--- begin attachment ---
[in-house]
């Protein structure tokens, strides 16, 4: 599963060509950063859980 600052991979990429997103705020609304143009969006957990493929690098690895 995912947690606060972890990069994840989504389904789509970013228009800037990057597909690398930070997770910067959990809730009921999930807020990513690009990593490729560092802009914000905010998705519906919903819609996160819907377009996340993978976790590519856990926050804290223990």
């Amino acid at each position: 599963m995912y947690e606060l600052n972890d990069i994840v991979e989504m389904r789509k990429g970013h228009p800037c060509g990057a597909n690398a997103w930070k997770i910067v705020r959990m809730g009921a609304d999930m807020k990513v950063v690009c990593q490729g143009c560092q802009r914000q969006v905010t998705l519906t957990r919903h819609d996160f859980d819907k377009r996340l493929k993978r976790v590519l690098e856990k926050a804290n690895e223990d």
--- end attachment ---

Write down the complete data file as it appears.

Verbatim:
[in-house]
């Protein structure tokens, strides 16, 4: 599963060509950063859980 600052991979990429997103705020609304143009969006957990493929690098690895 995912947690606060972890990069994840989504389904789509970013228009800037990057597909690398930070997770910067959990809730009921999930807020990513690009990593490729560092802009914000905010998705519906919903819609996160819907377009996340993978976790590519856990926050804290223990």
């Amino acid at each position: 599963m995912y947690e606060l600052n972890d990069i994840v991979e989504m389904r789509k990429g970013h228009p800037c060509g990057a597909n690398a997103w930070k997770i910067v705020r959990m809730g009921a609304d999930m807020k990513v950063v690009c990593q490729g143009c560092q802009r914000q969006v905010t998705l519906t957990r919903h819609d996160f859980d819907k377009r996340l493929k993978r976790v590519l690098e856990k926050a804290n690895e223990d």